FOX LAKE – Fox Lake police Lt. Mark Schindler, who used to warn kids about drugs as a DARE instructor, has seen some of those same students as adults – arrested for drug and alcohol charges.
But it's not all bad. He has come across others in different settings.
"A couple have thanked me and told me that I helped them be where they are today," the officer said.
On balance, though, he said he couldn't say how effective DARE is.
Years ago, the Fox Lake Police Department eliminated the program, officially known as Drug Abuse Resistance Education.
"It was one of the unfortunate casualties of budget cuts," he said. "It didn't cost a tremendous amount of money to fund the program as far as classroom materials. It took the expense of the officer, and the expense got to be a little too much."
Especially when the department had fewer officers. Four were laid off several years ago, Schindler said.
"That effectively took a DARE officer out of the investigation section and put him out on the road," he said.
Fox Lake is not alone in doing away with DARE, a national program known as Drug Abuse Resistance Education, in which officers go into fifth-grade classrooms.
About 10 years ago, Round Lake Beach ended its program.
"That was at the schools' request. They wanted to get time back for classes," Police Chief Dave Hare said.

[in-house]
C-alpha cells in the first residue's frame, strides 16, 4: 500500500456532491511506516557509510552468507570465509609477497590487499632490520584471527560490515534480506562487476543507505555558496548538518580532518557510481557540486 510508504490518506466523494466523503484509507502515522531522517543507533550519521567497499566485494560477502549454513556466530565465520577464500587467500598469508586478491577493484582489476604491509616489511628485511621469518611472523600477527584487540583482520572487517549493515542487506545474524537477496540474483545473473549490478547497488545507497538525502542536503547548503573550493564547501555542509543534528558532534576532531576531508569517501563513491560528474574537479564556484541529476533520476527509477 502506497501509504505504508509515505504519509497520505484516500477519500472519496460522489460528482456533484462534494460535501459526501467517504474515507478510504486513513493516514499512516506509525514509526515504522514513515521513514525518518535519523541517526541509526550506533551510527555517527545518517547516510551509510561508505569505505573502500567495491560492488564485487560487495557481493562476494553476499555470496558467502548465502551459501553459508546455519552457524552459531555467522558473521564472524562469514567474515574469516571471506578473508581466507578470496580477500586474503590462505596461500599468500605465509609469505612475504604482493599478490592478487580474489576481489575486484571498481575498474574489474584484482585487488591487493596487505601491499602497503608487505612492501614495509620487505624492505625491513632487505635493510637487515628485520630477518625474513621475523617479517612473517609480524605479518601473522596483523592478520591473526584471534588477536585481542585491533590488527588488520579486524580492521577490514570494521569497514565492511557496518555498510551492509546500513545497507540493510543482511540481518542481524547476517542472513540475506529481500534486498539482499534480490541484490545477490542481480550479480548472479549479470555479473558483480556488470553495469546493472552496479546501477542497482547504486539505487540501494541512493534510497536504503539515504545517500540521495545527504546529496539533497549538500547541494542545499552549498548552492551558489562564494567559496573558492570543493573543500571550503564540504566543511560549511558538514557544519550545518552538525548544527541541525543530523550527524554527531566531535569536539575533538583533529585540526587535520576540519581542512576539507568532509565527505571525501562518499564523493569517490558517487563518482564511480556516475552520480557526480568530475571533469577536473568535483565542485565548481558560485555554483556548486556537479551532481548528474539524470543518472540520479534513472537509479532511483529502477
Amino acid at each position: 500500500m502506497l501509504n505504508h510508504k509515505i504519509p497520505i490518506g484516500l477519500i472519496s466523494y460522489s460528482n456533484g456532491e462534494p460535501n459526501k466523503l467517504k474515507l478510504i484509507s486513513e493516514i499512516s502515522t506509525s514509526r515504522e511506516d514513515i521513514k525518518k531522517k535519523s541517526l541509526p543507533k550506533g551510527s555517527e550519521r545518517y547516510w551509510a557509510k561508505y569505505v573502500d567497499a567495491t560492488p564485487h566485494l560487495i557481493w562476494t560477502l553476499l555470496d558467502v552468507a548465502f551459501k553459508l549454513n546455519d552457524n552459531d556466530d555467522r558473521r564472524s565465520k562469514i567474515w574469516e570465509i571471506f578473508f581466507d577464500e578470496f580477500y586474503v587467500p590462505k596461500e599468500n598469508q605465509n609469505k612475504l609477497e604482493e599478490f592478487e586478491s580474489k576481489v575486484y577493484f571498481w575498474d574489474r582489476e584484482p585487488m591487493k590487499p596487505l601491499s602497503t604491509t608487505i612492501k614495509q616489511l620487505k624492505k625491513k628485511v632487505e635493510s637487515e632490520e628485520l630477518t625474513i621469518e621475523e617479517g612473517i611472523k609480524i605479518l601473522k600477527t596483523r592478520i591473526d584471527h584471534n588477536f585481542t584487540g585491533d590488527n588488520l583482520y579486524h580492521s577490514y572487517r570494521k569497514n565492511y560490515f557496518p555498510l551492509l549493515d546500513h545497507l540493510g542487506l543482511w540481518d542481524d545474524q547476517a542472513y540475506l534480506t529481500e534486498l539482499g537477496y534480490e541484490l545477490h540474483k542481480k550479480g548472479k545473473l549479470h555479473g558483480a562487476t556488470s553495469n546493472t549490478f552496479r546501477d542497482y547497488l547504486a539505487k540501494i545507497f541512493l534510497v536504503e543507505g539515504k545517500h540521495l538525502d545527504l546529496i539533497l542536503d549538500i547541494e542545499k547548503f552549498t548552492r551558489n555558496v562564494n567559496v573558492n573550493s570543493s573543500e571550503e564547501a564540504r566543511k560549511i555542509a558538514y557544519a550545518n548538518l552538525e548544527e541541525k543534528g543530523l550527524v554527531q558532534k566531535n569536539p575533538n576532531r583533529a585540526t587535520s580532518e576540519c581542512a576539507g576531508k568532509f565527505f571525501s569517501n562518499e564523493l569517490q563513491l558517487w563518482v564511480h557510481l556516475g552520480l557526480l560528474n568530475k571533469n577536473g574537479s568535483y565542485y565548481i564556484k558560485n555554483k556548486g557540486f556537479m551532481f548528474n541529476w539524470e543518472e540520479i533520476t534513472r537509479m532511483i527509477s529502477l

He said he didn't have an opinion on DARE.
"There is no way to measure it – the impact of an officer on kids' lives. There is a huge impact on some kids, none on others," he said, adding that he believes it's important for officers, in some way, to have a presence in schools.
Round Lake Park, which started its program in 1990, has ended it. The village's website still touts the program and includes 2009 photos of an officer presenting awards to students.
"The goal is to inform students and help them to be better prepared to resist the pitfalls that they may encounter during their adolescent years," the website says.
In March, during Grayslake's annual budget meeting, Police Chief Phillip Perlini recommended to the board that the village eliminate the DARE program, which he said was becoming increasingly ineffective. Most departments, he said, have already done so.
Without DARE, Grayslake could devote officers' time to more effective efforts, such as the explorer program, in-class presentations on specific topics and greater work at the high school level.
Village board members discussed the recommendation and directed village staff to conduct the program for another year and then develop a strategy for winding it down.
The chief didn't return calls for comment.
Scott Gilliam, DARE's national director of training, said if the chief is saying DARE is ineffective, "he is so off base."
"The only [bad] evaluation that came out was 17 years ago. The author of that study is now on our scientific panel," he said. "Sometimes chiefs like to get their own curriculum in schools, but there is no program that is as cost-effective as DARE. Every DARE officer can tell you a success story on how it has affected a kid. They are thanked years later."
But DARE has had less of a presence in schools across the country in recent years.
"We're seeing budgets hurting the DARE program," Gilliam said. "It's not about the DARE program. Are you going to cut service to the people or cut DARE? DARE is second."